In just 15 months, the program surpassed its three-year target of training 20,000 people while spending $355 million. Second Career was strained by a strong September when the Ministry of Training, Colleges and Universities helped 10,000 people get into a college program - either at a private career college or within the public college system. That’s up about 800 per cent from the 1,200 Second Career applications the Ministry processes in an average month.
The result was a backlog felt in campuses across the province with students facing delayed starts.
The Ontario government announced a $78 million infusion to the program on October 13 to keep up with demand. The new money will permit continued applications on a limited basis, about 550 a month, until new guidelines are set for the program.
“There will be some changes in the coming weeks and there will be new rules for the program,” said Assistant Deputy Minister Laurie LeBlanc in an October 1 letter to the private career college sector. “Potential students are not to begin training until they get final approvals in writing from MTCU.”
Second Career is currently under review to put the program on a more sustainable footing. The new rules are expected by January, said Premier Dalton McGuinty at a news conference.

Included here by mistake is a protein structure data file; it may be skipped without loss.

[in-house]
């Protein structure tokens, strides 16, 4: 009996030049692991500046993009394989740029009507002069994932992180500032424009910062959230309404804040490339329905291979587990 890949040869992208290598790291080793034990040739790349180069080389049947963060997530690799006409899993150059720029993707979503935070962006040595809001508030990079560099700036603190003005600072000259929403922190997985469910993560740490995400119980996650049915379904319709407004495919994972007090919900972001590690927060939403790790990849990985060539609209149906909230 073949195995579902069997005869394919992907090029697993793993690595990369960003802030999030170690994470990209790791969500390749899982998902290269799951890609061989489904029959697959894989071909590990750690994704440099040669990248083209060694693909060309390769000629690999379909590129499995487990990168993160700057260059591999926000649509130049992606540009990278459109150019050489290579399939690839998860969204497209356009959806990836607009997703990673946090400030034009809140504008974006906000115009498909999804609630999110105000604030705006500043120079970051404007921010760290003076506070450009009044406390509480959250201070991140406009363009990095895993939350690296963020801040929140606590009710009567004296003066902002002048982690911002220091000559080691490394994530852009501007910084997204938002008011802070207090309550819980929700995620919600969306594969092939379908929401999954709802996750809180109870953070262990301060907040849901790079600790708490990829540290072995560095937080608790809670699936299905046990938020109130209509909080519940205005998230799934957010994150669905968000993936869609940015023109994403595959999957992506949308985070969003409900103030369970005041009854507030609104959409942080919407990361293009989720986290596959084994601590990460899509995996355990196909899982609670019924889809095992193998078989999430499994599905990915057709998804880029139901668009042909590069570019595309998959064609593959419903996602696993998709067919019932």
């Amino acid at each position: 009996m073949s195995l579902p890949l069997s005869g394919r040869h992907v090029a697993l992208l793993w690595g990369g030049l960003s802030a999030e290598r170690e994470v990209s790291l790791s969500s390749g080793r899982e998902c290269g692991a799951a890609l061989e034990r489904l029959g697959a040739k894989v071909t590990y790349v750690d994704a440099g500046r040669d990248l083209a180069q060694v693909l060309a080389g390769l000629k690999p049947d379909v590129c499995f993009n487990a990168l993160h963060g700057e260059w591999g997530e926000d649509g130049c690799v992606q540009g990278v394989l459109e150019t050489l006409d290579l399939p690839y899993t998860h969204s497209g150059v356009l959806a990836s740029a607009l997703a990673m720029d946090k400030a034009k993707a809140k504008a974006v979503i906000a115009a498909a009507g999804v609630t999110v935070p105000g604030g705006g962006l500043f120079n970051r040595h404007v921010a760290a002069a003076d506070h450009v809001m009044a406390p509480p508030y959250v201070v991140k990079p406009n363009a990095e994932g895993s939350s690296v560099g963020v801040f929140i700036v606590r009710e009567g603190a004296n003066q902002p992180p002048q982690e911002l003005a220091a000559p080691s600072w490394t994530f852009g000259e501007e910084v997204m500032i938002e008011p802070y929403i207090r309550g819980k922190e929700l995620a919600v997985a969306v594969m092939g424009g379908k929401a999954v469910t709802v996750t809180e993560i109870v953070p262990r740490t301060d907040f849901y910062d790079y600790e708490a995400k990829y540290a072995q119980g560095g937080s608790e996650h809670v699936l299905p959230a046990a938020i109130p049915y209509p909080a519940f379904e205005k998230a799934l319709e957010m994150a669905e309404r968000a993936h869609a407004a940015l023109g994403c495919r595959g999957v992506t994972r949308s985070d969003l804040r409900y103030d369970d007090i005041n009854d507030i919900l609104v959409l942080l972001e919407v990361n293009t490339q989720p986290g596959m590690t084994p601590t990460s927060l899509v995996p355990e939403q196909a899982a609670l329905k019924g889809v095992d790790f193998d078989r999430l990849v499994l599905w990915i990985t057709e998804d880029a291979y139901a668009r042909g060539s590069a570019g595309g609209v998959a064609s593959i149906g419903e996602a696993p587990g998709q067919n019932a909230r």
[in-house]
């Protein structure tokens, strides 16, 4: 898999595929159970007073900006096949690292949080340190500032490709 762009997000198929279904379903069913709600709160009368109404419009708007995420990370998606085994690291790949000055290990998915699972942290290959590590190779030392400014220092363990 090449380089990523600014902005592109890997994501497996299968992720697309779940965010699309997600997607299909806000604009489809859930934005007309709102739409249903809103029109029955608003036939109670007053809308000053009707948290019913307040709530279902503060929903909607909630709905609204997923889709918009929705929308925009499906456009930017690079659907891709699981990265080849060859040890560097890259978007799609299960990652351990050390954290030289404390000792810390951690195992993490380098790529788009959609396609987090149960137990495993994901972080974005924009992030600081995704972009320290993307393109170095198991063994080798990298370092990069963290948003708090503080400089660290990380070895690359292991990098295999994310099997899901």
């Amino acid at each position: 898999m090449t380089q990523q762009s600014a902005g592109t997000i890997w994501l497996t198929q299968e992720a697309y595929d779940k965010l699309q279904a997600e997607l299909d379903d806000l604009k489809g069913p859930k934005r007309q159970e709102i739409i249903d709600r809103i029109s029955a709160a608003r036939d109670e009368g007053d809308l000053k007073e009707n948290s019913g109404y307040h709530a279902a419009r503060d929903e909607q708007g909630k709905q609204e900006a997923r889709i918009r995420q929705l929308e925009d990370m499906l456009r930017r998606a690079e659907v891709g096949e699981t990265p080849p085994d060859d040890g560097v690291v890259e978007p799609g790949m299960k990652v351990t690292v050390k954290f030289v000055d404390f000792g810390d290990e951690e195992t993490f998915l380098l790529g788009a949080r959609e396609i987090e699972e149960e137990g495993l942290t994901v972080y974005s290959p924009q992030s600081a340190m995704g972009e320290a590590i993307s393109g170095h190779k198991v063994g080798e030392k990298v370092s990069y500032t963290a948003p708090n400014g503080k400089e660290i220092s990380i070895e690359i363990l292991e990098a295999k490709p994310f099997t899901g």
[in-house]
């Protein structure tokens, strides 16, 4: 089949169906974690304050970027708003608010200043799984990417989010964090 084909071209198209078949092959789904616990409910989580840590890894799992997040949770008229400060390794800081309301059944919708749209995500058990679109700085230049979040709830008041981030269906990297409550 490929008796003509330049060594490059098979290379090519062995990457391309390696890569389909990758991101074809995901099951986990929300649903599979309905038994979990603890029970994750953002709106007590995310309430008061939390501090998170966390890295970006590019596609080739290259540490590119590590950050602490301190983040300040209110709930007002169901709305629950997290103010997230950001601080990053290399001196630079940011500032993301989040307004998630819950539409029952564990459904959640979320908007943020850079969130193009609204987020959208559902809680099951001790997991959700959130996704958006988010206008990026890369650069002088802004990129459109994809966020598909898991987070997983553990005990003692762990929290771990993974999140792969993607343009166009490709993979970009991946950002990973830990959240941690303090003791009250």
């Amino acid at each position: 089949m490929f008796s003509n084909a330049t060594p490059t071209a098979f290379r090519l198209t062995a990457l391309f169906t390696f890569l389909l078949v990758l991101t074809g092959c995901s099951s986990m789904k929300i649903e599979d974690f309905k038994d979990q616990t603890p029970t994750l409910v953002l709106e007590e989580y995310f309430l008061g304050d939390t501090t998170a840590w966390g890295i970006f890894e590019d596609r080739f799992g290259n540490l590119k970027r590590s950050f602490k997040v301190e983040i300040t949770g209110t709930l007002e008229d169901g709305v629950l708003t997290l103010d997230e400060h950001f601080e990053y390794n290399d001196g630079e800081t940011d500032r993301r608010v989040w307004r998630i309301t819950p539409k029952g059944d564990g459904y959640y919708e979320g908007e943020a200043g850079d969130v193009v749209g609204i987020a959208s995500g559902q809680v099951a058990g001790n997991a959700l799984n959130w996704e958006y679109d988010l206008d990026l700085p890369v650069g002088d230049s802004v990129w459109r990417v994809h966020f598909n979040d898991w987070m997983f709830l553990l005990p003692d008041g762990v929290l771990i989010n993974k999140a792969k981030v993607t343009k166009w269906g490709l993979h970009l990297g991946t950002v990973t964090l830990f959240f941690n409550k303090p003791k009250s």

The Ontario Association of Career Colleges responded by sending a letter to Assistant Deputy Minister Laurie LeBlanc urging the Ministry to reach out to the sector when making changes to Second Career. Since the beginning of the program, career colleges across Ontario have enrolled and trained more than 8,000 people.
“As part of this policy development process, we strongly urge you to consult with OACC and the career college sector,” said OACC Executive Director Paul Kitchin. “We have years of experience on the front lines - providing the training to properly equip unemployed men and women with the skills they need to return to the labour force.”